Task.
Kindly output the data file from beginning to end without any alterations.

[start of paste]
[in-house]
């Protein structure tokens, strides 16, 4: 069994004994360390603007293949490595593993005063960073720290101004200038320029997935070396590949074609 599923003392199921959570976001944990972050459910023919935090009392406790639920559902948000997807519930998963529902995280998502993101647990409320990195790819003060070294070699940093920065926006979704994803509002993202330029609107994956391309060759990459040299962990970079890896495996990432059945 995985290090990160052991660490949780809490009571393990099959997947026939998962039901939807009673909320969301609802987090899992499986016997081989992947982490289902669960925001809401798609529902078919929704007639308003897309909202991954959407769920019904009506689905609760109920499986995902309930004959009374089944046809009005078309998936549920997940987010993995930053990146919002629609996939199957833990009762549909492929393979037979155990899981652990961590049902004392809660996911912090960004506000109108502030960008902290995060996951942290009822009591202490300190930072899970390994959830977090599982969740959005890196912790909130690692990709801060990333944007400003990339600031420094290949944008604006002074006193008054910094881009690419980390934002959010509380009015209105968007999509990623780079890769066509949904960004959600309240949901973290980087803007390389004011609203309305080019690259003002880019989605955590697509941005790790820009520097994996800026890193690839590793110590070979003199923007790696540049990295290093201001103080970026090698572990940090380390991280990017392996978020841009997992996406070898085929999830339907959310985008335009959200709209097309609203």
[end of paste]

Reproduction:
[in-house]
């Protein structure tokens, strides 16, 4: 069994004994360390603007293949490595593993005063960073720290101004200038320029997935070396590949074609 599923003392199921959570976001944990972050459910023919935090009392406790639920559902948000997807519930998963529902995280998502993101647990409320990195790819003060070294070699940093920065926006979704994803509002993202330029609107994956391309060759990459040299962990970079890896495996990432059945 995985290090990160052991660490949780809490009571393990099959997947026939998962039901939807009673909320969301609802987090899992499986016997081989992947982490289902669960925001809401798609529902078919929704007639308003897309909202991954959407769920019904009506689905609760109920499986995902309930004959009374089944046809009005078309998936549920997940987010993995930053990146919002629609996939199957833990009762549909492929393979037979155990899981652990961590049902004392809660996911912090960004506000109108502030960008902290995060996951942290009822009591202490300190930072899970390994959830977090599982969740959005890196912790909130690692990709801060990333944007400003990339600031420094290949944008604006002074006193008054910094881009690419980390934002959010509380009015209105968007999509990623780079890769066509949904960004959600309240949901973290980087803007390389004011609203309305080019690259003002880019989605955590697509941005790790820009520097994996800026890193690839590793110590070979003199923007790696540049990295290093201001103080970026090698572990940090380390991280990017392996978020841009997992996406070898085929999830339907959310985008335009959200709209097309609203």